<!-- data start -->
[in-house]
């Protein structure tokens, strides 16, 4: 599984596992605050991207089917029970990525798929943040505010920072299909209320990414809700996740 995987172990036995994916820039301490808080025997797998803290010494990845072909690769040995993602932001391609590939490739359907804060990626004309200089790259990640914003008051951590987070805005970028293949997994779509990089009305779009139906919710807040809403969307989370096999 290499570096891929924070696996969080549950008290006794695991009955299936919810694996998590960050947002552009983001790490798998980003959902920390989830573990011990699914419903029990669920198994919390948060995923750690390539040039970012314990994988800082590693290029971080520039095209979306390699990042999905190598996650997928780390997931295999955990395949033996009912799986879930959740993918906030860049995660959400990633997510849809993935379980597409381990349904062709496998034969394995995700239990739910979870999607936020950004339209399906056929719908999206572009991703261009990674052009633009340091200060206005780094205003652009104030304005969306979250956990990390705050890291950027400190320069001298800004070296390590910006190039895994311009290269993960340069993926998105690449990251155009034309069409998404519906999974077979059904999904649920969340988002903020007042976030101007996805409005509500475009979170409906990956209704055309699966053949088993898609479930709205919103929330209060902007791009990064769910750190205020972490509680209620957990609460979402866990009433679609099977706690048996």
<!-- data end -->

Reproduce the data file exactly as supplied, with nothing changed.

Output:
[in-house]
């Protein structure tokens, strides 16, 4: 599984596992605050991207089917029970990525798929943040505010920072299909209320990414809700996740 995987172990036995994916820039301490808080025997797998803290010494990845072909690769040995993602932001391609590939490739359907804060990626004309200089790259990640914003008051951590987070805005970028293949997994779509990089009305779009139906919710807040809403969307989370096999 290499570096891929924070696996969080549950008290006794695991009955299936919810694996998590960050947002552009983001790490798998980003959902920390989830573990011990699914419903029990669920198994919390948060995923750690390539040039970012314990994988800082590693290029971080520039095209979306390699990042999905190598996650997928780390997931295999955990395949033996009912799986879930959740993918906030860049995660959400990633997510849809993935379980597409381990349904062709496998034969394995995700239990739910979870999607936020950004339209399906056929719908999206572009991703261009990674052009633009340091200060206005780094205003652009104030304005969306979250956990990390705050890291950027400190320069001298800004070296390590910006190039895994311009290269993960340069993926998105690449990251155009034309069409998404519906999974077979059904999904649920969340988002903020007042976030101007996805409005509500475009979170409906990956209704055309699966053949088993898609479930709205919103929330209060902007791009990064769910750190205020972490509680209620957990609460979402866990009433679609099977706690048996």